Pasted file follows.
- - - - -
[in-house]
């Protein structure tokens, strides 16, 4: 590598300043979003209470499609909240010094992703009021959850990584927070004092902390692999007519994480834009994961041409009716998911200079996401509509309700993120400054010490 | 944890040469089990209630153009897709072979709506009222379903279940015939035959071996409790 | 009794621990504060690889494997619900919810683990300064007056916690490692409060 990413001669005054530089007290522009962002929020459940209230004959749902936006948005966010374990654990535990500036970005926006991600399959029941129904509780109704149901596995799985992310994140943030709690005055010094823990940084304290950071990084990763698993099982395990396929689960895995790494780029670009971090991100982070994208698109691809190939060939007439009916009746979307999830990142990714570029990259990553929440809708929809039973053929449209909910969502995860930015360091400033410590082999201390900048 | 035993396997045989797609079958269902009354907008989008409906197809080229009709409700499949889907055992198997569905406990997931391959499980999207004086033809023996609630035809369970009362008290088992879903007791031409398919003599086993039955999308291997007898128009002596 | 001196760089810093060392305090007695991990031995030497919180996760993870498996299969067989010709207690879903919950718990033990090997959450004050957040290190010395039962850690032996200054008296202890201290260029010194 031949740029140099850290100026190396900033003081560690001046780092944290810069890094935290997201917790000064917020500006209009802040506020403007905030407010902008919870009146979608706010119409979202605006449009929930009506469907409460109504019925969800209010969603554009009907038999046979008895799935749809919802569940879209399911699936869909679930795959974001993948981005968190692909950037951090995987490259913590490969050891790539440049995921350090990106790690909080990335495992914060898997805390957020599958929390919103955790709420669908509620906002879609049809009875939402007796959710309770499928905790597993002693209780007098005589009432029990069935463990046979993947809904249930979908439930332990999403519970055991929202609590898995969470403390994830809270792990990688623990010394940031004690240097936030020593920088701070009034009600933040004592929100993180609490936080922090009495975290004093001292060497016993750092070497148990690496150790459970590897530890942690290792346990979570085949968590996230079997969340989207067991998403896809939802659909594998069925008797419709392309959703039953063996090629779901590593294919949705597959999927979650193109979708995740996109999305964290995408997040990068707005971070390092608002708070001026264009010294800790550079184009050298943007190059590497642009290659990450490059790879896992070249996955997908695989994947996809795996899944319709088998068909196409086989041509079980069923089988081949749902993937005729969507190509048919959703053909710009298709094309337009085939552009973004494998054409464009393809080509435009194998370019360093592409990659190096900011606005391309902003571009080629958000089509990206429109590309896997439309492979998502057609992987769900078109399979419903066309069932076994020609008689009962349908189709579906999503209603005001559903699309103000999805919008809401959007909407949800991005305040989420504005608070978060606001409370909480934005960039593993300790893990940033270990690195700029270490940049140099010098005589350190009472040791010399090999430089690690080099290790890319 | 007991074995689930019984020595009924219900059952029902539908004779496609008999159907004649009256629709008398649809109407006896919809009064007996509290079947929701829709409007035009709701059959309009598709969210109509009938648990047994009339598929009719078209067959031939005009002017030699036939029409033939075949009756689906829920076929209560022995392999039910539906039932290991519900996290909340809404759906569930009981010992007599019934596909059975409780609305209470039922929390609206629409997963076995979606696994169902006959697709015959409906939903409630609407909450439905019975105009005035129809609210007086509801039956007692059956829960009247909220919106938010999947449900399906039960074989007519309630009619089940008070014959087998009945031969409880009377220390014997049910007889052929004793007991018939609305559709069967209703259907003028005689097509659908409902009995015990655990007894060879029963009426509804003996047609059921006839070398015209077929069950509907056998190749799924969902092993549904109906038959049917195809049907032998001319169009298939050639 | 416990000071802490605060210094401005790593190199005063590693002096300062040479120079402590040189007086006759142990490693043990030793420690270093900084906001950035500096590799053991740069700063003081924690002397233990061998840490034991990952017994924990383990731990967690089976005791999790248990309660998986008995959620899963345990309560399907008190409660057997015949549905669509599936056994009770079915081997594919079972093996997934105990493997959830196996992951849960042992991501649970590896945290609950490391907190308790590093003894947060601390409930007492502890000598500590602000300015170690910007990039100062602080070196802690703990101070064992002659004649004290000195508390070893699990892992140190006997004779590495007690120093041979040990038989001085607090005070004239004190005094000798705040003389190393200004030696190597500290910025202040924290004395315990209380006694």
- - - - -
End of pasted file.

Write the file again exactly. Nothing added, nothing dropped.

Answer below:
[in-house]
């Protein structure tokens, strides 16, 4: 590598300043979003209470499609909240010094992703009021959850990584927070004092902390692999007519994480834009994961041409009716998911200079996401509509309700993120400054010490 | 944890040469089990209630153009897709072979709506009222379903279940015939035959071996409790 | 009794621990504060690889494997619900919810683990300064007056916690490692409060 990413001669005054530089007290522009962002929020459940209230004959749902936006948005966010374990654990535990500036970005926006991600399959029941129904509780109704149901596995799985992310994140943030709690005055010094823990940084304290950071990084990763698993099982395990396929689960895995790494780029670009971090991100982070994208698109691809190939060939007439009916009746979307999830990142990714570029990259990553929440809708929809039973053929449209909910969502995860930015360091400033410590082999201390900048 | 035993396997045989797609079958269902009354907008989008409906197809080229009709409700499949889907055992198997569905406990997931391959499980999207004086033809023996609630035809369970009362008290088992879903007791031409398919003599086993039955999308291997007898128009002596 | 001196760089810093060392305090007695991990031995030497919180996760993870498996299969067989010709207690879903919950718990033990090997959450004050957040290190010395039962850690032996200054008296202890201290260029010194 031949740029140099850290100026190396900033003081560690001046780092944290810069890094935290997201917790000064917020500006209009802040506020403007905030407010902008919870009146979608706010119409979202605006449009929930009506469907409460109504019925969800209010969603554009009907038999046979008895799935749809919802569940879209399911699936869909679930795959974001993948981005968190692909950037951090995987490259913590490969050891790539440049995921350090990106790690909080990335495992914060898997805390957020599958929390919103955790709420669908509620906002879609049809009875939402007796959710309770499928905790597993002693209780007098005589009432029990069935463990046979993947809904249930979908439930332990999403519970055991929202609590898995969470403390994830809270792990990688623990010394940031004690240097936030020593920088701070009034009600933040004592929100993180609490936080922090009495975290004093001292060497016993750092070497148990690496150790459970590897530890942690290792346990979570085949968590996230079997969340989207067991998403896809939802659909594998069925008797419709392309959703039953063996090629779901590593294919949705597959999927979650193109979708995740996109999305964290995408997040990068707005971070390092608002708070001026264009010294800790550079184009050298943007190059590497642009290659990450490059790879896992070249996955997908695989994947996809795996899944319709088998068909196409086989041509079980069923089988081949749902993937005729969507190509048919959703053909710009298709094309337009085939552009973004494998054409464009393809080509435009194998370019360093592409990659190096900011606005391309902003571009080629958000089509990206429109590309896997439309492979998502057609992987769900078109399979419903066309069932076994020609008689009962349908189709579906999503209603005001559903699309103000999805919008809401959007909407949800991005305040989420504005608070978060606001409370909480934005960039593993300790893990940033270990690195700029270490940049140099010098005589350190009472040791010399090999430089690690080099290790890319 | 007991074995689930019984020595009924219900059952029902539908004779496609008999159907004649009256629709008398649809109407006896919809009064007996509290079947929701829709409007035009709701059959309009598709969210109509009938648990047994009339598929009719078209067959031939005009002017030699036939029409033939075949009756689906829920076929209560022995392999039910539906039932290991519900996290909340809404759906569930009981010992007599019934596909059975409780609305209470039922929390609206629409997963076995979606696994169902006959697709015959409906939903409630609407909450439905019975105009005035129809609210007086509801039956007692059956829960009247909220919106938010999947449900399906039960074989007519309630009619089940008070014959087998009945031969409880009377220390014997049910007889052929004793007991018939609305559709069967209703259907003028005689097509659908409902009995015990655990007894060879029963009426509804003996047609059921006839070398015209077929069950509907056998190749799924969902092993549904109906038959049917195809049907032998001319169009298939050639 | 416990000071802490605060210094401005790593190199005063590693002096300062040479120079402590040189007086006759142990490693043990030793420690270093900084906001950035500096590799053991740069700063003081924690002397233990061998840490034991990952017994924990383990731990967690089976005791999790248990309660998986008995959620899963345990309560399907008190409660057997015949549905669509599936056994009770079915081997594919079972093996997934105990493997959830196996992951849960042992991501649970590896945290609950490391907190308790590093003894947060601390409930007492502890000598500590602000300015170690910007990039100062602080070196802690703990101070064992002659004649004290000195508390070893699990892992140190006997004779590495007690120093041979040990038989001085607090005070004239004190005094000798705040003389190393200004030696190597500290910025202040924290004395315990209380006694």